Fine, except that del Rey has a story in the July issue so I’m not sure where the reference to his absence comes from. Also coming up in the August issue: A.E. van Vogt, Clifford Simak, and more.

Here are the results of the Analytical Laboratory for May 1940 Astounding. As always my ranking follow in parentheses:

  1. “Rim of the Deep” by Clifford D. Simak (3)
  2. “Final Blackout” by L. Ron Hubbard (1)
  3. “Hindsight” by Jack Williamson (2)
  4. “Space Guards” by Phil Nowlan (7)
  5. “The Long Winter” by Raymond Z. Gallun (5)

Naturally, I was surprised that “Final Blackout” didn’t take first place, but that could be for the same reason that many people didn’t like del Rey’s “The Day Is Done”: there was no apparent science fiction in it. How Nowlan’s “Space Guards” go into the top five–well, I can only assume it was posthumous sympathy.

Here are my ratings for the July 1940 issue:

  1. The Mosaic by J. B. Ryan
  2. The Red Death of Mars by Robert Moore Williams
  3. Coventry by Robert Heinlein
  4. Dark Mission by Lester del Rey
  5. The Idealist by Kurt von Rachen
  6. Emergency Landing by Ralph Williams
  7. Crisis in Utopia by Normal L. Knight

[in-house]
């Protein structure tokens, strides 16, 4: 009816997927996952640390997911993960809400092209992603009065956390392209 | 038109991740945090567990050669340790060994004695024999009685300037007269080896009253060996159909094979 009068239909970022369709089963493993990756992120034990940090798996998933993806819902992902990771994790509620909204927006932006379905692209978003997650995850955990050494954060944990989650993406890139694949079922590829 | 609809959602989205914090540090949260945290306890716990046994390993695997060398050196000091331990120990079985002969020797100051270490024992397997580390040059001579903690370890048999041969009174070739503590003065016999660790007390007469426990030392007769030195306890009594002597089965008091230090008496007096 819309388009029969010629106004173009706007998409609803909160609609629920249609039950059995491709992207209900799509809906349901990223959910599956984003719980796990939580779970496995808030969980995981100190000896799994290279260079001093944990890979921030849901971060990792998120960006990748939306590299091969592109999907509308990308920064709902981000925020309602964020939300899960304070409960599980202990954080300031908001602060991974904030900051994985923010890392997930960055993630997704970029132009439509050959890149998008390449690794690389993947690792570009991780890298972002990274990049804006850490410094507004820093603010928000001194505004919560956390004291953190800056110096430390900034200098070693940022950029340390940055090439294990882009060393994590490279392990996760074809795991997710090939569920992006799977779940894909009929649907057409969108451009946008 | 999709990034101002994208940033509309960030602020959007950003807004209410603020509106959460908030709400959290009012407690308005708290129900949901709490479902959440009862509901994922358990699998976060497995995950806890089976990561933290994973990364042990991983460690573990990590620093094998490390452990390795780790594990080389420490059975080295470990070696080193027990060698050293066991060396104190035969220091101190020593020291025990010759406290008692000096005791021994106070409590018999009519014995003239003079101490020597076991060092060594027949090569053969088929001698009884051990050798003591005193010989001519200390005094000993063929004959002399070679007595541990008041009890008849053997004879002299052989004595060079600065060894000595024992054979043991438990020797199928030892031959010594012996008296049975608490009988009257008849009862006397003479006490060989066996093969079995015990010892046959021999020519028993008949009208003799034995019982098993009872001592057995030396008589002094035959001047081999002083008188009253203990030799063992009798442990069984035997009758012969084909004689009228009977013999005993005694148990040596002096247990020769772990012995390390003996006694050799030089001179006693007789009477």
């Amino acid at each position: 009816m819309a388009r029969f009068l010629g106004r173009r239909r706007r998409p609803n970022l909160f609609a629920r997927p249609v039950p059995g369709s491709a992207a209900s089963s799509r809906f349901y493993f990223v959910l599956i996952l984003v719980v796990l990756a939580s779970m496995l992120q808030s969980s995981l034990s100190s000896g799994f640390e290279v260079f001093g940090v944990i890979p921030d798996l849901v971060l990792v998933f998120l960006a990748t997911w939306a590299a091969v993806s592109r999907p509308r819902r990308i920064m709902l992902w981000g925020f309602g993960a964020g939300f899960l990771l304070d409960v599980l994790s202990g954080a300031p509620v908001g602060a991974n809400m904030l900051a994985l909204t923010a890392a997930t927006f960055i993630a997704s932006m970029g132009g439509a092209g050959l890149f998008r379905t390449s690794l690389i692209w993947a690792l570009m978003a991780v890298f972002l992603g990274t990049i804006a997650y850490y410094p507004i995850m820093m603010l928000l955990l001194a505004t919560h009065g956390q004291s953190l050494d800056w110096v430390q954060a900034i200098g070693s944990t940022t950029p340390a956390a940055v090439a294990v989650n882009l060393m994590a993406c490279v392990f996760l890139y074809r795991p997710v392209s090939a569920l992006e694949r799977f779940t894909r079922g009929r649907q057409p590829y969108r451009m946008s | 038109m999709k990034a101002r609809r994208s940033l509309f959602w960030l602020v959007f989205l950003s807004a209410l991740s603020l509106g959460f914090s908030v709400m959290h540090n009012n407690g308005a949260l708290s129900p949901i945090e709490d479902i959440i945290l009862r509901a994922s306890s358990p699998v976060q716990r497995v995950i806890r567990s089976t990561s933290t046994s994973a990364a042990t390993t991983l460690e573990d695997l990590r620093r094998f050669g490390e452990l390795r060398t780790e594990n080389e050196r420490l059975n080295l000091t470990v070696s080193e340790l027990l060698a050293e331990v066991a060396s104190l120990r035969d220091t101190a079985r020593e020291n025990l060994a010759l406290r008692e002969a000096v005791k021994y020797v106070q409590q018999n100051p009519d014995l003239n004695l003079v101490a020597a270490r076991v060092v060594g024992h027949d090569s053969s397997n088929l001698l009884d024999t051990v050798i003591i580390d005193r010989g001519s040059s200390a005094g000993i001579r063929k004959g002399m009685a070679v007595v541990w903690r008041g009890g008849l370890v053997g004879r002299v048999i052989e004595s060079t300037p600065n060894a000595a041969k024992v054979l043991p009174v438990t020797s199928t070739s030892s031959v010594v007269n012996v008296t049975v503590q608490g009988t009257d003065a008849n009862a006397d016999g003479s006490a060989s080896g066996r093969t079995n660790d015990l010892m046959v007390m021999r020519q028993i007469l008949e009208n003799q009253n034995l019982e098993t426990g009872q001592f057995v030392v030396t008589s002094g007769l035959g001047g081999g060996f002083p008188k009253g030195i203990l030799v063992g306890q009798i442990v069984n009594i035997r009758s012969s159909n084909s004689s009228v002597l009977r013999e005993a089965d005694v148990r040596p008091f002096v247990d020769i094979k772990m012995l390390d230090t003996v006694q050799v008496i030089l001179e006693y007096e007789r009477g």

See you here next week!


  1. In the GREST SF STORIES 2: 1940, Greenberg introduces the del Rey story thus–

    “Many people believe that July was a special month in the history of ASTOUNDING Science Fiction because so many excellent and influential stories seemed to fill that issue during the Golden Age. Heinlein’s “Coventry” dominated the July, 1940 ASF and may have been partially responsible for the relative neglect of the fine story of tragedy and sacrifice…”

    Asimov then adds some personal comments about del Rey–

    “Lester del Rey always reminds me of Harlan Ellison; or, rather, vice versa, since I’ve known Lester much longer… Lester, like Harlan, is short and loud, and quarrelsome and prickly. And, as in the case of Harlan, if you can make your way through the prickles and stay alive- by no means certain -you’ll find Lester is soft as mush underneath and will do anything for you. A true, trusty friend who will give you anything but a kind word.”

    1. Thanks, Mark, that’s just what I was looking for. “Coventry”, as I said, was fun, but Heinlein’s stories are getting too outright preachy in places. The beginning of that passage I quoted seems to have been literally dropped in right smack in the middle of the narrative, and I think the story would have been better without it.